I am sure many of you are familiar with the dandelion plant. This common garden weed has proven to be very beneficial to humans. People drink the teas, eats the roots or leaves and there are even dandelion supplements that help with numerous health issues. Today, we will discuss dandelion’s benefits, how it should be consumed, the possible risks and side effects.
A brief history of Dandelions
Its name originates from the words Dens Leonis, which translates to “lion’s teeth” in French, possibly referring to the plant’s tooth-like leaves. The English changed this phrase to dandelion. According to folklore, dandelions adopted the term piss en lit because of their significant diuretic characteristics.
The plant originated in Asia and Europe and is documented in ancient manuscripts, and Arabian physicians utilized it in medicine in the tenth and eleventh centuries. However, it was first recorded in European history in the 13th century when the Welsh utilized it. The Chinese and Indians also used the plant to heal liver illnesses and digestive difficulties.
Nicholas Culpeper, an English botanist, herbalist, and physician, noted the dandelion’s capabilities of clearing blockages in the liver, gallbladder, and spleen in his 1789 book Culpeper’s English Physician and Complete Herbal:
“…it wonderfully openeth the passages of urine, both in young and old; it powerfully cleanseth aposthumes, and inward tumors in the urinary passages, and, by during the temperate quality, doth afterwards heal them; for which purpose the decoction of the roots and leaves in white wine, or the leaves chopped as pot-herbs with a few alisanders, and boiled in their broth, is very effectual.
Another botanist and herbalist, John Gerard, published a book, The Herball in 1630, that talked about many dandelion remedies:
“Boiled, it strengthens the weake stomacke, and eaten raw it stops the bellie and helps the Dysentery, especially being boyled with Lentils; The juice drunke is good against the involuntary effusion of seed; boyled in vinegar, it is good against the paine that troubles some in making of water [urinating];”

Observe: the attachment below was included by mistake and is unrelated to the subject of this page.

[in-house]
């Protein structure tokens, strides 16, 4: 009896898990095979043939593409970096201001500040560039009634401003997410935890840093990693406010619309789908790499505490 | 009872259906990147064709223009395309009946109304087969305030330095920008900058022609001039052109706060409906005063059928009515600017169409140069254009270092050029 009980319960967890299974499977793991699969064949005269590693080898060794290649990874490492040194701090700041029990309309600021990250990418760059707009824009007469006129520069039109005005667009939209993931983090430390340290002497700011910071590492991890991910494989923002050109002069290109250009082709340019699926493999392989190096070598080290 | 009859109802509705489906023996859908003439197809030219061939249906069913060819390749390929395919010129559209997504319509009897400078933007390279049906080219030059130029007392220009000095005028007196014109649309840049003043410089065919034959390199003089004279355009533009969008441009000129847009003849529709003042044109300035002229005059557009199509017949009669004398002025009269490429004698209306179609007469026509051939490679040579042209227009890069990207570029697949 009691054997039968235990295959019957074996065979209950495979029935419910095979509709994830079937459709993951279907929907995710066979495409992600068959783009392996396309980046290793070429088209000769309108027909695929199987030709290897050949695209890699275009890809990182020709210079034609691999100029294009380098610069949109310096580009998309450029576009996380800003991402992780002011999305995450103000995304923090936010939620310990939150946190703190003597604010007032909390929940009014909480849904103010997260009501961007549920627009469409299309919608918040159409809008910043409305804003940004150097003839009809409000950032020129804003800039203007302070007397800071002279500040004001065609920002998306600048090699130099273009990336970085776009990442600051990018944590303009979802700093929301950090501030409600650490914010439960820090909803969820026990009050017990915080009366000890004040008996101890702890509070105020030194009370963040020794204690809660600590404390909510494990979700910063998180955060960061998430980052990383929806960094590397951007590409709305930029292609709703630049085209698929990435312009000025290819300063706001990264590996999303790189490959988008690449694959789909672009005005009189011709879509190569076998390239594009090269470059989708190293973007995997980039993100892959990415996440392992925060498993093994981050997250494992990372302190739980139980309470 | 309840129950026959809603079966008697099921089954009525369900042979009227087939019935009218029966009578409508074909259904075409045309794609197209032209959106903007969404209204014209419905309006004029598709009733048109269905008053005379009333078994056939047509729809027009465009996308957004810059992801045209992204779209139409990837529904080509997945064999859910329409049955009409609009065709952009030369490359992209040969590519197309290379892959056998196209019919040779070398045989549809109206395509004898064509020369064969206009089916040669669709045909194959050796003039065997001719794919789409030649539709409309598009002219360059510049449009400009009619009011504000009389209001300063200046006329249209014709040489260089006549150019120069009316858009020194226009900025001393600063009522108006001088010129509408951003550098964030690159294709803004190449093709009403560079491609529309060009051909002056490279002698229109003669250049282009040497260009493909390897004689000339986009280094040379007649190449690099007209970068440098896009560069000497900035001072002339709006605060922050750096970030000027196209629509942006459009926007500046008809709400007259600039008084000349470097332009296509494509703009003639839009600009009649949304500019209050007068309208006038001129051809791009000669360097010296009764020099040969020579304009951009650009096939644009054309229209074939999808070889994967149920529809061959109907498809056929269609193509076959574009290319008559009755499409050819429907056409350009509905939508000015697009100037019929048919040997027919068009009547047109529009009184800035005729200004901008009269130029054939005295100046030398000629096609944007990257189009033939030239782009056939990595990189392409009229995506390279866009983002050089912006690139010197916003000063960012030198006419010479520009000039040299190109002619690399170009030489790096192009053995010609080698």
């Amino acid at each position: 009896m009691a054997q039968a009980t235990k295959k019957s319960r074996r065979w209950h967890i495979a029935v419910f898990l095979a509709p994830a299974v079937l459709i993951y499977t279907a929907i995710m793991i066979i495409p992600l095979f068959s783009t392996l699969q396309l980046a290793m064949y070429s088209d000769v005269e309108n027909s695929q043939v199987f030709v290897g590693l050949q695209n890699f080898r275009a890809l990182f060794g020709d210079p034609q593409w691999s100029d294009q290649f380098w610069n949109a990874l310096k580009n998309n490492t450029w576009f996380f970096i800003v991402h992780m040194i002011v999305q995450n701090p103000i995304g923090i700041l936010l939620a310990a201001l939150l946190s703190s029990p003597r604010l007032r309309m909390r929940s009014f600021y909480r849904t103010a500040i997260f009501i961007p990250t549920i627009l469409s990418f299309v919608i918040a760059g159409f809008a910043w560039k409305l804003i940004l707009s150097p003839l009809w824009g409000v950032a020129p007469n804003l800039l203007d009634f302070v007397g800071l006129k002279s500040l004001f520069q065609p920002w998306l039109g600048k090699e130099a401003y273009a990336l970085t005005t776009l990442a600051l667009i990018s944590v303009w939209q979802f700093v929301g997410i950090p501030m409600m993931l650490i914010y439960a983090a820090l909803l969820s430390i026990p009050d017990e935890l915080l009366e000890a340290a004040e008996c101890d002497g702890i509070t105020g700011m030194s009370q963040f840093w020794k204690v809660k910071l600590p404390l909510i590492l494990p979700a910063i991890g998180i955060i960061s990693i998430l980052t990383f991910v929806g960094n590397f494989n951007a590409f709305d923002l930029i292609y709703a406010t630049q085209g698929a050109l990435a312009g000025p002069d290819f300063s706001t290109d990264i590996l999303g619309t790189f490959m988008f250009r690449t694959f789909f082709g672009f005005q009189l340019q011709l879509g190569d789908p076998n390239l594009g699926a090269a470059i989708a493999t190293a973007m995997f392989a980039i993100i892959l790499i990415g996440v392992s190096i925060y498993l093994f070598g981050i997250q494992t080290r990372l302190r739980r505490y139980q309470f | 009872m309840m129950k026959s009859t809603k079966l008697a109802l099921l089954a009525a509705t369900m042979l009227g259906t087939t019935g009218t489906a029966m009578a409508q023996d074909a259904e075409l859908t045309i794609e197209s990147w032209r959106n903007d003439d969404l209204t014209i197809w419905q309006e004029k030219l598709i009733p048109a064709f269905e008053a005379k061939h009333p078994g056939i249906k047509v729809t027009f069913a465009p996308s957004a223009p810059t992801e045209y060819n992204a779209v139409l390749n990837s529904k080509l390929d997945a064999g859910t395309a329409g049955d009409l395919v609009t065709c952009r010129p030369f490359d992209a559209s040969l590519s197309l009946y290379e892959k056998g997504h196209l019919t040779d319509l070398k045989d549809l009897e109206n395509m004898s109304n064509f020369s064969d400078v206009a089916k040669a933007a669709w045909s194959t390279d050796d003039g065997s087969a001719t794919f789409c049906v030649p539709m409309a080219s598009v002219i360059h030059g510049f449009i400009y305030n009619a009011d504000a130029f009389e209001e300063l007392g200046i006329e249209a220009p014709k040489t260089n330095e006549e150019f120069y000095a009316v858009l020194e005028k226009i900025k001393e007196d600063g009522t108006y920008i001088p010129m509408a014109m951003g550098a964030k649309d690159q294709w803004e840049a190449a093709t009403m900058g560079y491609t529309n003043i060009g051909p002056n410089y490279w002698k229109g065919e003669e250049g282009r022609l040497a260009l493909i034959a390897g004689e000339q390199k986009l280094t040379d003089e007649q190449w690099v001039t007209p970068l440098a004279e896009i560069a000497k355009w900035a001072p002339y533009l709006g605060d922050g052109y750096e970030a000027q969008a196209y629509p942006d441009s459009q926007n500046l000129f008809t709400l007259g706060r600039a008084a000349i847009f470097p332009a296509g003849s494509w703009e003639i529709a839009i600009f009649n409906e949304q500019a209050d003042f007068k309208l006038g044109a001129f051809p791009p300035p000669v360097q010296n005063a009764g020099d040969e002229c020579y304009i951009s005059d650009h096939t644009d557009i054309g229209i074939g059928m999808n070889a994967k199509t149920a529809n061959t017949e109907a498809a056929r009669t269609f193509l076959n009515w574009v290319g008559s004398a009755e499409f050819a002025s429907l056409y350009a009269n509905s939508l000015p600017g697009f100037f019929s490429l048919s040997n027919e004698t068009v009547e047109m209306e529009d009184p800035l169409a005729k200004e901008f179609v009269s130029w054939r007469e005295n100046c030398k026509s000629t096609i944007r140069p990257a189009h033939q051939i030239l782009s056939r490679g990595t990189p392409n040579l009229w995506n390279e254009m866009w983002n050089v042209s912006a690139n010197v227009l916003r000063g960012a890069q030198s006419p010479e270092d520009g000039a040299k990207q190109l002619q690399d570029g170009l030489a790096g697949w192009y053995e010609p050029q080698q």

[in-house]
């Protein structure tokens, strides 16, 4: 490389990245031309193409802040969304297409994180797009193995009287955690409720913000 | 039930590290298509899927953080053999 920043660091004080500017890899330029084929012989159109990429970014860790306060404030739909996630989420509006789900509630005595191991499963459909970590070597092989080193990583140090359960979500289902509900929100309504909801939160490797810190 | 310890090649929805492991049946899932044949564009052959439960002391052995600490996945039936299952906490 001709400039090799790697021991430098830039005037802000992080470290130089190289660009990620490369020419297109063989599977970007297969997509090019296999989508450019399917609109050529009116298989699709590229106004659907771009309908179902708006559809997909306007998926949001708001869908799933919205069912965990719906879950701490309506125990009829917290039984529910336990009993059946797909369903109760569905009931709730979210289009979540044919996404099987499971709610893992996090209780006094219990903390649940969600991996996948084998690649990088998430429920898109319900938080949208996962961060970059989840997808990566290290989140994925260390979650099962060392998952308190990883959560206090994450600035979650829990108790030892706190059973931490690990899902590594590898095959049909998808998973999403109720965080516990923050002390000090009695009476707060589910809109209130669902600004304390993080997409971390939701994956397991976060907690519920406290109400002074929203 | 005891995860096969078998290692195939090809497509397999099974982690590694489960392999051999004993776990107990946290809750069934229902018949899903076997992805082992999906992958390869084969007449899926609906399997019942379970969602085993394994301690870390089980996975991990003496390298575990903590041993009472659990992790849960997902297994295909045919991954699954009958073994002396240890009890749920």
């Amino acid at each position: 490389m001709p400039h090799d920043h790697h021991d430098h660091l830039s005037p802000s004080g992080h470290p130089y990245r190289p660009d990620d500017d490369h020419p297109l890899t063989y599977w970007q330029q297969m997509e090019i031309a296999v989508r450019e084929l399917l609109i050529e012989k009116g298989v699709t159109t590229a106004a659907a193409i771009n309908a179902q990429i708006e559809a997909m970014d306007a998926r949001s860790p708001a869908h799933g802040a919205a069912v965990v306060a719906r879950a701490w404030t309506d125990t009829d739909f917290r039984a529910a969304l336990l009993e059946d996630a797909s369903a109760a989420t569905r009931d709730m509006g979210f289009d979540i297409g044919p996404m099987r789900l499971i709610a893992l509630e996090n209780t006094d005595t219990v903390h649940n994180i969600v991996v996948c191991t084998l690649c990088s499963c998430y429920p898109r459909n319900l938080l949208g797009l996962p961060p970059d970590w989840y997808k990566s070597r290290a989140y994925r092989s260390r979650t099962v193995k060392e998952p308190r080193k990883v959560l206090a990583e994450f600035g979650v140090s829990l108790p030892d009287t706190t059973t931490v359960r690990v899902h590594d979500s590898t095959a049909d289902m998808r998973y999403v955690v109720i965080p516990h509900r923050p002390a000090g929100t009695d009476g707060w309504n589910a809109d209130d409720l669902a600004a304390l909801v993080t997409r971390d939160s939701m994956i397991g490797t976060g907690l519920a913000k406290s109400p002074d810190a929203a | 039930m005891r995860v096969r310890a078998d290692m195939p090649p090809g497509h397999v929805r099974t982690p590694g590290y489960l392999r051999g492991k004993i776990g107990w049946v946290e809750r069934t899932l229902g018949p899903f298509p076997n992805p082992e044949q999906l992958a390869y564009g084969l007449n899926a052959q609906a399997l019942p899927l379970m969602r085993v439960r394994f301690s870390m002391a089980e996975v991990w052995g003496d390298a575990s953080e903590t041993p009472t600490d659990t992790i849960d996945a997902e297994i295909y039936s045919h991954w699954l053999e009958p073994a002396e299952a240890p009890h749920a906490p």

It was from these men that we learned about the many uses of this diverse plant that are still used today.
Dandelion is a nutrient-dense plant. It is a good source of all vitamins except for vitamin D.
It also includes:
This plant is also rich in proteins and carbohydrates. Alsp, the high fiber content of dandelion adds to its laxative and cleansing qualities.
Benefits of Dandelion
Dandelion has a substantial amount of antioxidants, which might explain why it has so many medical qualities. Antioxidants are chemicals that help neutralize free radicals, which are a byproduct of regular metabolism.
Free radicals increase the risk of chronic illness if levels in your body get too high. As a result, antioxidants are essential for maintaining your body’s health. In addition, dandelions are high in the antioxidant beta carotene, which protects cells from oxidative stress and damage.
Certain components found in dandelion, such as polyphenols, decrease inflammation. Inflammation is the body’s natural response to damage or infection, but long-term inflammation harms bodily tissue and our DNA.Research conducted has shown that cells treated with dandelion byproducts showed a considerable reduction in inflammatory markers.
Helps produce insulin
Scientists believe that inulin, a soluble fiber found in dandelion root, has anti-diabetic qualities.
Fructooligosaccharide is a form of complex carbohydrate found in inulin (FOS). This carbohydrate promotes the growth of beneficial bacteria in the gastrointestinal system while suppressing the growth of harmful bacteria.